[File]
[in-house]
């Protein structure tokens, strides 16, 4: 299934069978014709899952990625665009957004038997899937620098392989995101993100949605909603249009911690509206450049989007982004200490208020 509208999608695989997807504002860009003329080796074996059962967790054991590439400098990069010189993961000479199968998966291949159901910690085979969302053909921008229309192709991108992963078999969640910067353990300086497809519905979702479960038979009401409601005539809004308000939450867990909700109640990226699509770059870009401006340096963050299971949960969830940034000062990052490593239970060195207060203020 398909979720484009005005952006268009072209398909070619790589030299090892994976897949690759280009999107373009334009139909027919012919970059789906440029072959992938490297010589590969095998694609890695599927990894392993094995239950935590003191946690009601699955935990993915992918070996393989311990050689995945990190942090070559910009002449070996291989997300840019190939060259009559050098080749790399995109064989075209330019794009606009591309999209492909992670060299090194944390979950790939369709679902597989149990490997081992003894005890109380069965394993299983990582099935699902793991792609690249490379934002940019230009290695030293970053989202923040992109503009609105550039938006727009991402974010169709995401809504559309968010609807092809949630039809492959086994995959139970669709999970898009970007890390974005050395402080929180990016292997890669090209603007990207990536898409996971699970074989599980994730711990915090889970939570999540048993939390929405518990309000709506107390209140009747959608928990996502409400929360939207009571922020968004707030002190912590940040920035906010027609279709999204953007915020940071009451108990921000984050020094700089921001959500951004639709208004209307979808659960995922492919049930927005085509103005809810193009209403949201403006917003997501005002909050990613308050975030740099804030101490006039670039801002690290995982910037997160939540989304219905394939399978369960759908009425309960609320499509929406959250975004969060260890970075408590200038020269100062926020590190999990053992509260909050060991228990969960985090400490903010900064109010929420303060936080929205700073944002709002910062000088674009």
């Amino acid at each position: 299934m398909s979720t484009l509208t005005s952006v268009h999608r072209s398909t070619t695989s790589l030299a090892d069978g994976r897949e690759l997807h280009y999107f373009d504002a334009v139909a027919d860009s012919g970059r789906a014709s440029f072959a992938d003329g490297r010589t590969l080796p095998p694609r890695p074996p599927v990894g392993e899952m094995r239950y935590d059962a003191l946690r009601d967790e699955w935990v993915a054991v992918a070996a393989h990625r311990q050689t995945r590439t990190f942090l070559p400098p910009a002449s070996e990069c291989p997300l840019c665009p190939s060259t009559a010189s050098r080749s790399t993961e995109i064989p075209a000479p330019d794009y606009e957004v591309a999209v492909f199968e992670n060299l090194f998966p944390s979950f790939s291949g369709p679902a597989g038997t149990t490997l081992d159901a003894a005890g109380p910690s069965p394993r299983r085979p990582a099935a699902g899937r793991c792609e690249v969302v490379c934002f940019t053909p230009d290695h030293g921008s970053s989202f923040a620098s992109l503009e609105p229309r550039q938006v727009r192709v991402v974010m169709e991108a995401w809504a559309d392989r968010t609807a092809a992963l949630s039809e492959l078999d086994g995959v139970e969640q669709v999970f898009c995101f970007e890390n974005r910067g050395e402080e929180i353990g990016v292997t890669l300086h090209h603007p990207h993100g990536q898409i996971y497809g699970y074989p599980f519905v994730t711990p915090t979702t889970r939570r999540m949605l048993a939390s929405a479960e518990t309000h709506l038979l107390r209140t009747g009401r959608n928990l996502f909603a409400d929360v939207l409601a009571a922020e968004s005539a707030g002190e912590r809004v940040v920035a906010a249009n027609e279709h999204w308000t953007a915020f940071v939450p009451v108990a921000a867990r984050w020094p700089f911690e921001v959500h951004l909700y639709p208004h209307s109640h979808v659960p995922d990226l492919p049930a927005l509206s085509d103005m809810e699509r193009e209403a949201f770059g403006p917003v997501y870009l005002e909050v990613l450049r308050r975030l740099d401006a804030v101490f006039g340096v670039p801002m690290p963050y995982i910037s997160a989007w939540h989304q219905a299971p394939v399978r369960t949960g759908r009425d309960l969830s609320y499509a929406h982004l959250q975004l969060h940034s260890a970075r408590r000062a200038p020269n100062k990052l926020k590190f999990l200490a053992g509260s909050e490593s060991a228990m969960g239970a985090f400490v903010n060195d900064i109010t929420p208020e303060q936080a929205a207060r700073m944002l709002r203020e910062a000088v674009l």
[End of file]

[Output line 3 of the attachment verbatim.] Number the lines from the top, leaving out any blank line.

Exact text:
């Amino acid at each position: 299934m398909s979720t484009l509208t005005s952006v268009h999608r072209s398909t070619t695989s790589l030299a090892d069978g994976r897949e690759l997807h280009y999107f373009d504002a334009v139909a027919d860009s012919g970059r789906a014709s440029f072959a992938d003329g490297r010589t590969l080796p095998p694609r890695p074996p599927v990894g392993e899952m094995r239950y935590d059962a003191l946690r009601d967790e699955w935990v993915a054991v992918a070996a393989h990625r311990q050689t995945r590439t990190f942090l070559p400098p910009a002449s070996e990069c291989p997300l840019c665009p190939s060259t009559a010189s050098r080749s790399t993961e995109i064989p075209a000479p330019d794009y606009e957004v591309a999209v492909f199968e992670n060299l090194f998966p944390s979950f790939s291949g369709p679902a597989g038997t149990t490997l081992d159901a003894a005890g109380p910690s069965p394993r299983r085979p990582a099935a699902g899937r793991c792609e690249v969302v490379c934002f940019t053909p230009d290695h030293g921008s970053s989202f923040a620098s992109l503009e609105p229309r550039q938006v727009r192709v991402v974010m169709e991108a995401w809504a559309d392989r968010t609807a092809a992963l949630s039809e492959l078999d086994g995959v139970e969640q669709v999970f898009c995101f970007e890390n974005r910067g050395e402080e929180i353990g990016v292997t890669l300086h090209h603007p990207h993100g990536q898409i996971y497809g699970y074989p599980f519905v994730t711990p915090t979702t889970r939570r999540m949605l048993a939390s929405a479960e518990t309000h709506l038979l107390r209140t009747g009401r959608n928990l996502f909603a409400d929360v939207l409601a009571a922020e968004s005539a707030g002190e912590r809004v940040v920035a906010a249009n027609e279709h999204w308000t953007a915020f940071v939450p009451v108990a921000a867990r984050w020094p700089f911690e921001v959500h951004l909700y639709p208004h209307s109640h979808v659960p995922d990226l492919p049930a927005l509206s085509d103005m809810e699509r193009e209403a949201f770059g403006p917003v997501y870009l005002e909050v990613l450049r308050r975030l740099d401006a804030v101490f006039g340096v670039p801002m690290p963050y995982i910037s997160a989007w939540h989304q219905a299971p394939v399978r369960t949960g759908r009425d309960l969830s609320y499509a929406h982004l959250q975004l969060h940034s260890a970075r408590r000062a200038p020269n100062k990052l926020k590190f999990l200490a053992g509260s909050e490593s060991a228990m969960g239970a985090f400490v903010n060195d900064i109010t929420p208020e303060q936080a929205a207060r700073m944002l709002r203020e910062a000088v674009l």